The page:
“We will have decided all of our determinations by the end of this year,” Pat Juneau, the court-appointed administrator, told LaPolitics.
While the work related to the private claims will likely continue past December, due to appeals and other legal maneuvers, the work of Juneau, a Lafayette attorney, will be concluded by New Year’s Day.
The claims process was established in the wake of the 2010 Deepwater Horizon explosion and oil spill that killed 11 people and littered Gulf of Mexico beaches with balls of tar.
The closing of the curtain can’t come soon enough for executives at BP, which is experiencing an earnings slip as costs associated with the oil spill continue to weigh on balance sheets, according to reporting from the Associated Press. The numbers tell the story:
— One measure of profit suggests BP’s second-quarter standing dipped to $684 million, compared to $720 million during the same quarter of 2016.
— BP had to escrow $347 million in the second quarter for the claims process and other expenditures connected to the spill.
— That makes for $63.2 billion expended on the disaster thus far, and $39.8 billion in net debt for the company, which was higher than expected.
“While net debt rose primarily due to Gulf of Mexico payments, we expect this will improve over the second half as these payments decline and divestment proceeds come in towards the end of the year,” CFO Brian Gilvary told the AP.
Political History: A Booze-Free Louisiana
The state recently marked the 99th anniversary of Louisiana’s ratification of the 18th Amendment, which established the prohibition of alcoholic beverages in the United States.
Ruffin Golson Pleasant, a Shreveport native, was the governor at the time. He waited a week before making the ratification effective.
According to Samuel Hyde’s article “Prohibition,” which was produced for the Louisiana Endowment for the Humanities in 2010, “Louisianans quickly perfected numerous methods to circumvent [prohibition]. Indeed, some have argued that drinking liquor became even more popular in Louisiana after it was declared illegal.”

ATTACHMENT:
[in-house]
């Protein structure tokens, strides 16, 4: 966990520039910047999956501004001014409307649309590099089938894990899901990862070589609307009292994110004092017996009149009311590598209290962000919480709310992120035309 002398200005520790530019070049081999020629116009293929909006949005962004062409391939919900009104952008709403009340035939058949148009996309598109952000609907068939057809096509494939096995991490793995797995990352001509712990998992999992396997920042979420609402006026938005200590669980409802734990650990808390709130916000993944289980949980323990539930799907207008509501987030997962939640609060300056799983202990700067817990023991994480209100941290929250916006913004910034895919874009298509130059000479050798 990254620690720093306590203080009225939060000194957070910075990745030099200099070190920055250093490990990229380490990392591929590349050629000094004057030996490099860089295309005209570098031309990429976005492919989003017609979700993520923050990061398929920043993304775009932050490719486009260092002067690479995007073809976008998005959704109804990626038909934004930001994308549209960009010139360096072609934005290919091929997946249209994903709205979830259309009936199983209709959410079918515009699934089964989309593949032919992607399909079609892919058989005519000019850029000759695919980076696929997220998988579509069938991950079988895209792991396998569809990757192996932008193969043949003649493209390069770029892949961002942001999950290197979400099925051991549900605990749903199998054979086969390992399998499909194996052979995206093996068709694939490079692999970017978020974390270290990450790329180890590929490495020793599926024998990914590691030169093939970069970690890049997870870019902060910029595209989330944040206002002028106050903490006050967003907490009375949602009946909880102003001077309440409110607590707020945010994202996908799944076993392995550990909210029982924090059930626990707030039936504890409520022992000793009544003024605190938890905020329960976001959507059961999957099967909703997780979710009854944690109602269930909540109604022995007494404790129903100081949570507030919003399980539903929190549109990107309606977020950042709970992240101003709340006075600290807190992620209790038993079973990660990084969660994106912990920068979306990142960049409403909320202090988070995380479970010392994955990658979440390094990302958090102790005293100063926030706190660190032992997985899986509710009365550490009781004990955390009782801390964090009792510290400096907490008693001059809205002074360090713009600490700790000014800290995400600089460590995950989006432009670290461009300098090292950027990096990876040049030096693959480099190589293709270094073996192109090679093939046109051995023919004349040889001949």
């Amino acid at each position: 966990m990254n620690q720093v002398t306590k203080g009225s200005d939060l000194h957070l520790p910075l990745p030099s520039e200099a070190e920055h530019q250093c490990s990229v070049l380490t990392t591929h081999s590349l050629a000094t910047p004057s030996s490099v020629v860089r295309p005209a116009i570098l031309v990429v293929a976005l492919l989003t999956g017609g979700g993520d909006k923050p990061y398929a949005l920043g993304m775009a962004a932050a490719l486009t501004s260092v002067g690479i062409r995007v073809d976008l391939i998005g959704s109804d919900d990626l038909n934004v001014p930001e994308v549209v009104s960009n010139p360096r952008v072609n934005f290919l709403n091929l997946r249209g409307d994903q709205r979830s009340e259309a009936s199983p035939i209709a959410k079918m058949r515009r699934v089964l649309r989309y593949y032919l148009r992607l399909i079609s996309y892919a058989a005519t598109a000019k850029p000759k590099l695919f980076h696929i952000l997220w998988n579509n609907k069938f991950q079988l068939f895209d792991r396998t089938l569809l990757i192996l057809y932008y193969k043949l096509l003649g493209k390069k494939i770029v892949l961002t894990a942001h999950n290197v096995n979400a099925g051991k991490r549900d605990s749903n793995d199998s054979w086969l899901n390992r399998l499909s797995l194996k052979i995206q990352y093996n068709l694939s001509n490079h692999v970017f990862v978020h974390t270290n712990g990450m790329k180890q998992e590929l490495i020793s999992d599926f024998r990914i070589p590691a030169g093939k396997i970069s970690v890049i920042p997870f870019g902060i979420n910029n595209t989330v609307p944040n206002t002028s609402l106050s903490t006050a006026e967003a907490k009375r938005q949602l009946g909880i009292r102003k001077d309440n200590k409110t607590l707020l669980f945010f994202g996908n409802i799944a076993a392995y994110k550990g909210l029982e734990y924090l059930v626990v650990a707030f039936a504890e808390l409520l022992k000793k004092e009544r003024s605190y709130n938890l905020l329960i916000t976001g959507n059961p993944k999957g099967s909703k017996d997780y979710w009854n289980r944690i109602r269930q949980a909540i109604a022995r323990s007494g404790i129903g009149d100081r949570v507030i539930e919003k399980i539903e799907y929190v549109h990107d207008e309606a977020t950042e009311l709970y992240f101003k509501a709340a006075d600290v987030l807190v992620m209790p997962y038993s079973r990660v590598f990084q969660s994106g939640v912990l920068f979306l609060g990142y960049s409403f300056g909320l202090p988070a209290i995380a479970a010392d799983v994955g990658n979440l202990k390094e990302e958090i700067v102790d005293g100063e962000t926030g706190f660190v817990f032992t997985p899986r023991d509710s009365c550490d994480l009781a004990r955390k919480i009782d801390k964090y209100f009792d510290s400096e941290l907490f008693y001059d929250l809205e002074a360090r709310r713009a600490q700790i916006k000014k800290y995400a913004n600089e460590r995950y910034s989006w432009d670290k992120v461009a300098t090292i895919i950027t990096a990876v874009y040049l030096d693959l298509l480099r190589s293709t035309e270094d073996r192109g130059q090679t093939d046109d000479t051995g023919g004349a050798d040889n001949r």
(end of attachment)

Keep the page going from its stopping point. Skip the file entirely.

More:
In New Orleans, local elected officials fought to have alcohol declared a food supplement, and rum-running became a major industry in the state. “Smugglers brought so many shiploads of illegal liquor to Louisiana that the price actually began to decline,” Hyde wrote.
During the last stretch of prohibition, even Louisiana’s top elected official was willing to look the other way. “When asked by the mayor of Atlanta what his administration was doing to enforce prohibition, Louisiana Gov. Huey P. Long famously responded ‘not a damn thing,’” Hyde wrote.
“Scores of Louisiana residents, whether they consumed alcohol or not, simply resented the intrusion of government into what they perceived as private affairs. Thus, they refused to support enforcement of the law.”
An Endorsement For Treasurer
The first notable endorsement of the election season has finally come. The Jefferson Parish Republican Executive Committee has given an official nod to former state Rep. John Schroder’s campaign for state treasurer.
There were 89 members voting, and Schroder, a native of Covington, received nearly all the votes.
Schroder’s endorsement could be an early sign that he has infiltrated Jefferson Parish politics — a move that was important in the wake of state Rep. Julie Stokes of Kenner decision to drop out of the race before qualifying.
It’s a GOP-heavy parish with a lot of big boxes in conservative precincts.
At the start of his campaign, Schroder made the decision to have a political director focused only on Jefferson and Orleans parishes.
More They Said It
“How do I fly an airplane looking backwards?”
— Michael Glisson, South Louisiana Community College vice chancellor, explaining the value of prospective data, in The Lafayette Advertiser
“I just want the community to quiet down. I don’t need for this to be stirred up.”
— Clarence Mayor Tommy Evans, on hearing the mounting complaints about his administration, in The Shreveport Times
“I would couch this as a just-in-case resolution.”
— Commissioner of Administration Jay Dardenne, to the Bond Commission, explaining the early steps for a possible $500-million short-term loan for the state.
For more Louisiana political news, visit LaPolitics.com or follow Jeremy Alford on Twitter @LaPoliticsNow.